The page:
How’s this for a provocative title: “Mindless: Why Smarter Machines Are Making Dumber Humans.” This is a book by Simon Head, published last February and reviewed by Robert Skidelsky in the latest issue of New York Review of Books. I haven’t read the book yet, but the title alone is a surefire conversation prompt. For starters, let’s all agree we’re surrounded by smart machines that have computational, analytical, storage and retrieval capabilities we couldn’t imagine 10 years ago. Not that long ago, researchers and correspondents were tethered to their volumes. Libraries were a routine and necessary destination and telephone or telegraph lines were indispensable tools for communicating information long distance.
Today, vast libraries comprising countless volumes can be accessed from a cell phone. Documents can be transmitted wirelessly from almost anywhere on earth. In fact, four years ago I was able to conclude the supporting research and transmit a column from the wilds of northern Uganda thanks to the wonders of modern technology. So, the first part of Mr. Head’s title is not controversial. Yes, machines are a lot smarter today.
But Head’s title seems to accept, as fact, two additional propositions that bear some inspection: (1) humans are getting dumber, and (2) the smart machines are causing or contributing to the “densification” of humanity. No doubt Mr. Head has assembled and presented an impressive body of evidence proving his book’s thesis. Until we’ve read it, we’re in no position to say, one way or the other, whether he’s made his point. We can, however, use his title as a launch pad for discussion of our own day-to-day observations.
So, what do you think? Are people getting denser as our machines grow smarter? While you think about it, let me offer some interesting tidbits that may or may not factor in your thinking.
At one time, the American educational system was the greatest in the world. American students were global leaders in almost every subject. According to the most recent statistics, American students, when compared to the students in other developed nations, rank below average in science, mathematics and understanding. Granted, these statistics may not indicate that American students are getting “dumber.” They may simply suggest that, compared to the rest of the developed world, the American educational system is stagnant.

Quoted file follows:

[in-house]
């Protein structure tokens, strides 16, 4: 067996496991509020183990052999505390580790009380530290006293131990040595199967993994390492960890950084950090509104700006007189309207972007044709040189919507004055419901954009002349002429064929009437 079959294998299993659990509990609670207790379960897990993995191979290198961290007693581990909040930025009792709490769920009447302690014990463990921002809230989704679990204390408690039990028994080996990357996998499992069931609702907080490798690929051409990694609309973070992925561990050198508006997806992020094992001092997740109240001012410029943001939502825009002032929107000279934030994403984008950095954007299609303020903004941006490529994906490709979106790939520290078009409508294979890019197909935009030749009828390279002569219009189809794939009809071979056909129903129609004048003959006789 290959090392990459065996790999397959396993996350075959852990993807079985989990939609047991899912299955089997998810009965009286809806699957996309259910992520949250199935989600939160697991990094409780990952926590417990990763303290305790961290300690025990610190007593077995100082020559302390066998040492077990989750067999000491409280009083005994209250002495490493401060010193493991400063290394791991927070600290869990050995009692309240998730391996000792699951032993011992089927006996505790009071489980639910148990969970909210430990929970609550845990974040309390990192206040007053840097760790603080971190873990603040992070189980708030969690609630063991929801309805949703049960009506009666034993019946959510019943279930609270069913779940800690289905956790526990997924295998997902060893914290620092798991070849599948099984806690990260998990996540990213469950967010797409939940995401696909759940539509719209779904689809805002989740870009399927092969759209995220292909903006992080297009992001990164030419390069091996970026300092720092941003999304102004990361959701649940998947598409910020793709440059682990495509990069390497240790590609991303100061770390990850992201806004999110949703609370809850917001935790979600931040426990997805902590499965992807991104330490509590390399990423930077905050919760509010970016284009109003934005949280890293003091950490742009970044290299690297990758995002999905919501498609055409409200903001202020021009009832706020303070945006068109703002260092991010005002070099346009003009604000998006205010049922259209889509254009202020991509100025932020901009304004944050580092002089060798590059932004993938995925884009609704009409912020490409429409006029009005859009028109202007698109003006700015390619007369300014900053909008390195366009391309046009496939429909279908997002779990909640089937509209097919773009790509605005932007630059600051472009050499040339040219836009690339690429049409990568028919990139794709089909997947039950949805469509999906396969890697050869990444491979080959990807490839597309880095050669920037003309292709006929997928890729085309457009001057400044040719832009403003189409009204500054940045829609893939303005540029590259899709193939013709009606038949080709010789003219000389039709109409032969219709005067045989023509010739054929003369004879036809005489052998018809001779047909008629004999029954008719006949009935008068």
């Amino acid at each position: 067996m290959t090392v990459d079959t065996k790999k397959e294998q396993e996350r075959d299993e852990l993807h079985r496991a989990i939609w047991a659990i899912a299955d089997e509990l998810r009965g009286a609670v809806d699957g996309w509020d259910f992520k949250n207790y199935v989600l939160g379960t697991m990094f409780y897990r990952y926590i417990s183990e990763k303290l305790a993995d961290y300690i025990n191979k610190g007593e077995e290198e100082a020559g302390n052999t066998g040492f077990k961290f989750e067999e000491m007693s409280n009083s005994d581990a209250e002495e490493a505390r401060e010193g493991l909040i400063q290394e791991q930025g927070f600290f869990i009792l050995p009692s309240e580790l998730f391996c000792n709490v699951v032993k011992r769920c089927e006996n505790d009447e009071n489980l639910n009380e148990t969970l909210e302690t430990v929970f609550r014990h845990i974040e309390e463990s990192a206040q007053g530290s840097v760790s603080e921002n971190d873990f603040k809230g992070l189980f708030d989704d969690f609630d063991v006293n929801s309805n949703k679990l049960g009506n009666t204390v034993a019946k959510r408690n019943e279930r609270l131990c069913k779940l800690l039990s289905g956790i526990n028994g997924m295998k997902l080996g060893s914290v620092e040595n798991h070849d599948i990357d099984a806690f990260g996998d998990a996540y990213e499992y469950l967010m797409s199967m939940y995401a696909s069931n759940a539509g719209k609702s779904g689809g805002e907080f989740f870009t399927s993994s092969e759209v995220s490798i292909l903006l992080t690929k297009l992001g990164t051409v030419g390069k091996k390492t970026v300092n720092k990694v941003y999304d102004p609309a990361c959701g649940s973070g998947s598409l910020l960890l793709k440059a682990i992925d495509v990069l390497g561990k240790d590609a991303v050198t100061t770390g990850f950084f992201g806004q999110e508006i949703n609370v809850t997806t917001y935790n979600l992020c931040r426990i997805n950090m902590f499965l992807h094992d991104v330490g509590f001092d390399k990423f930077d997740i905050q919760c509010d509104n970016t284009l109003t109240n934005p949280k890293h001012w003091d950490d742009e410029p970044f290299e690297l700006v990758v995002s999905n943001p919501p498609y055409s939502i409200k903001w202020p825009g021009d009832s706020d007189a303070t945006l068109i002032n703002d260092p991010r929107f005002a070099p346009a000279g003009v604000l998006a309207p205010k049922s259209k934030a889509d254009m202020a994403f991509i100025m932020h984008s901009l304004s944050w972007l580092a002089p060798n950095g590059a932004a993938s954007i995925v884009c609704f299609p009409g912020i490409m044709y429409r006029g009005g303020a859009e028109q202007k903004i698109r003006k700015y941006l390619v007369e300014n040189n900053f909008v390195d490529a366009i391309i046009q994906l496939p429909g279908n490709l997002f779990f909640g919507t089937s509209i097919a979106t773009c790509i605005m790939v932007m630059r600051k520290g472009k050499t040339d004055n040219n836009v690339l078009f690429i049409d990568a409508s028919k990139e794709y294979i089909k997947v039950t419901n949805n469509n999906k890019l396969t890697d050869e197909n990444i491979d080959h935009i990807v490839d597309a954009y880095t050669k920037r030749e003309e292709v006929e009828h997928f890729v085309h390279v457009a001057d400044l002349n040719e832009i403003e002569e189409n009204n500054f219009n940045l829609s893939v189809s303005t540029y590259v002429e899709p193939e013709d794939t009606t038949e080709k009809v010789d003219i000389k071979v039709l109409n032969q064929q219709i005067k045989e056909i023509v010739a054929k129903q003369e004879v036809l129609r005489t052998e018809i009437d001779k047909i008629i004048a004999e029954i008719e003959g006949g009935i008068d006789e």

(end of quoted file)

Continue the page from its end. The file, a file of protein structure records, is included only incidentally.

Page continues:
There does seem to be a growing epidemic of Americans who have lost or are rapidly losing their abilities to engage in critical thought. There are lots of examples I could give, but let me share one with you. A recent headline in the Washington Times announced, “Alaska petition to secede to Russia going strong at 18K signers.” According to the story, a petition called “Alaska Back to Russia” is currently on file with the White House. This is no joke. I checked the White House website myself and the number of signatories on that petition are now approaching 30,000. According to this petition, Alaska should rightfully be considered a part of Russia and Russian sovereignty over Alaskan territory should be recognized. OK, this is dumb.
But this type of “dumbness” isn’t limited to Americans. An editorial in the English version of Pravda trumpets, “This century Russia has stood on its feet like a champion with the help of Pres. Putin and his team of experts … Russia is the rising sun in the East and people from other countries want to join her … Russia’s renewed faith will heal world … Alaska has had more than 25,000 people who have signed a petition to secede from the U.S.” The editorial goes on to boast that Ukraine and other nations (in addition to the American state of Alaska) will ultimately be members of the growing state of “mother Russia.” One suspects the writer of this column might not be living in the same reality as the rest of the world.
Surely there are not 30,000 bona fide American adults who actually believe Alaska would be better off as part of the Russian Empire. Surely the bulk of the signatures on this ridiculous petition are bogus. Thirty-thousand Americans can’t be that dumb — can they?
But suppose I’m wrong. Suppose the signatures were not taken from the rolls of deceased Americans. Suppose they’re bona fide. If that proves to be the case, I propose we commission a research project. I might be wrong, but I suspect researchers would discover that Mr. Head is correct. The bulk of Americans advocating that Alaska would be better off as a Russian territory will be found to have eaten way too many smart phones and spent far too many hours alone in subterranean bunkers with video games and buzzards. I’m Hink and I’ll see ya.
MIKE HINKLE is a retired attorney and Edmond resident.